I have been working with photographs for a while now and I’ve developed thousands of images in Lightroom. I understand how contrast and even "micro-contrast" works, and what’s the difference between curves and basic adjustments. I even have a good idea about advanced editing in Photoshop using frequency separation, high pass filters, and (rarely) luminosity masks. Still, I struggle with understanding Darktable.
Does that mean Darktable is not recommendable for beginners? It depends. I guess, once you mastered Darktable, you will have a good laugh about the simplicity of Lightroom. Yet, mastering Darktable will take some time and if you are not willing to go through a full manual, several tutorials, and ask questions to the community, you might get disappointed.
Developing your basic workflow in Darktable, leaves you with almost endless possibilities, even though there are some recommended basics. More than 50 different modules go far beyond the few sliders which Lightroom has to offer. When you start learning the functions of Darktable from scratch on, you will really get to know how a digital photograph works. And that’s a good thing, I suppose.
Once you went through the whole Darktable rabbit hole, you might even start learning coding and engage with the wonderful community which brings the world a solid editing software for free.
Reasons Why I Can’t Make the Switch… Yet
What counts to me, though, is the result. Call me lazy or even call me a “millennial” (which happened to me in the comment section of one of my first articles here on Fstoppers), but I feel I don’t need to understand the complexity of Darktable to develop my photographs. I want to reach a certain look by shifting a few sliders and I want it to happen quickly.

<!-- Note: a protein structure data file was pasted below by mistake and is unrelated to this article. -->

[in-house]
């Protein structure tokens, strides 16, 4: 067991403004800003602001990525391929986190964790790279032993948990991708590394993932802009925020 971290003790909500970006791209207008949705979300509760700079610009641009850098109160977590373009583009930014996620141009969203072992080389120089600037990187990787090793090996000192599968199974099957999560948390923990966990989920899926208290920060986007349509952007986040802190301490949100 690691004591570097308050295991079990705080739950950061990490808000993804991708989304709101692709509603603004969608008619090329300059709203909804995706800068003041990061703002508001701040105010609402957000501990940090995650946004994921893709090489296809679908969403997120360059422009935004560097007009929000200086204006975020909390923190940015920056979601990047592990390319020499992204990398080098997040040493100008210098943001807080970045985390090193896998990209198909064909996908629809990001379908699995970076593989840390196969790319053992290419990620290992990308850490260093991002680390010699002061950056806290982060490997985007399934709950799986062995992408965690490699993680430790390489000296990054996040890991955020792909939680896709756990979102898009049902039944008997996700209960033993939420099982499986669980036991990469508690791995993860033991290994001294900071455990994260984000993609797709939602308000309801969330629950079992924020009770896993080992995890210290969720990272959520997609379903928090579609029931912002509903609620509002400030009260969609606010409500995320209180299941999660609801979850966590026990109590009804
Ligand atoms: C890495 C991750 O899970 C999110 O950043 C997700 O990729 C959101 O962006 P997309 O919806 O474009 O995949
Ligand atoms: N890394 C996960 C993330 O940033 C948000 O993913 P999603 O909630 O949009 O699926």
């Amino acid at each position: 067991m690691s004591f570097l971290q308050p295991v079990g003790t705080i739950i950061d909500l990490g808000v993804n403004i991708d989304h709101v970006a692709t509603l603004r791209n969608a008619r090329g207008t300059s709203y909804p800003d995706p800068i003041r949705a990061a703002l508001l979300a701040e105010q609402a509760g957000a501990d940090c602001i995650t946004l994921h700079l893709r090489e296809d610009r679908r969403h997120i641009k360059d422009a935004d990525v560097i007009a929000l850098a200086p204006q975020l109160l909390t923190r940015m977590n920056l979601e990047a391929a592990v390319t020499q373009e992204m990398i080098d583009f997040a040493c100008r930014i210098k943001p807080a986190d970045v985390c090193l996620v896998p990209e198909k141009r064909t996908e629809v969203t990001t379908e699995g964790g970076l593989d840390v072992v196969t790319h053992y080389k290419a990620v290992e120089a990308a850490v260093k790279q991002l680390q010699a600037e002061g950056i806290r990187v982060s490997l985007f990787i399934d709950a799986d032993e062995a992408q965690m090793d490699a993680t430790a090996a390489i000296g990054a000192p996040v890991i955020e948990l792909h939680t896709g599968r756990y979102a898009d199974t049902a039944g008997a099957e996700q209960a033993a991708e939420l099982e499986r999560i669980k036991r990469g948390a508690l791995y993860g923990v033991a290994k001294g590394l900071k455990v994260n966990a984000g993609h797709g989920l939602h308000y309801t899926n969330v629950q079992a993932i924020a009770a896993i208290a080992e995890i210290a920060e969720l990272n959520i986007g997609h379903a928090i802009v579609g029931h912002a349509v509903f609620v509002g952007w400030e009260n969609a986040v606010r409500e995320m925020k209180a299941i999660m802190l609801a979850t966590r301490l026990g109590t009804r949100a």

Playing around and being able to develop new looks without thinking too much keeps me curious and creative. I’d rather like the artist in me playing around than I’d like my inner coder to engage in pixel peeping. Time is valuable and I rather spend it outside shooting than reading manuals.
Yet, I feel challenged. I also like the idea of free and open software and would love to see how long it takes until I feel as comfortable using the “filmic RGB” module in Darktable as I do feel with the “basic” panel in Lightroom.
Besides all the curiosity, the most important advantage of Adobe is its product line. Even if I started with Darktable and properly learned how to use it, I’d probably have switched to Adobe by now. I use my subscription not only for Lightroom, but I am currently working with Photoshop, Premiere, After Effects, and InDesign on a regular basis. Being able to work with a combination of different programs where I can easily shift data from one to the other is the biggest advantage of an Adobe subscription.
The price is high, though. If you only edit a few pictures per month, it might not be worth it.
A Recommendation for Everyone
No matter if you are a Lightroom user or an absolute beginner, I can still recommend you one thing: Try it yourself. Just as Lightroom, Darktable works non-destructive. You won’t lose your files, you won’t lose money, you will only lose some time.
But maybe you’ll also find a new challenge like me. While I will continue working with Lightroom for reasons of time, I guess I will let a few images run through Darktable every now and then. As you could see in the images of this article, a new workflow also has the power to change the concept of a photograph every now and then.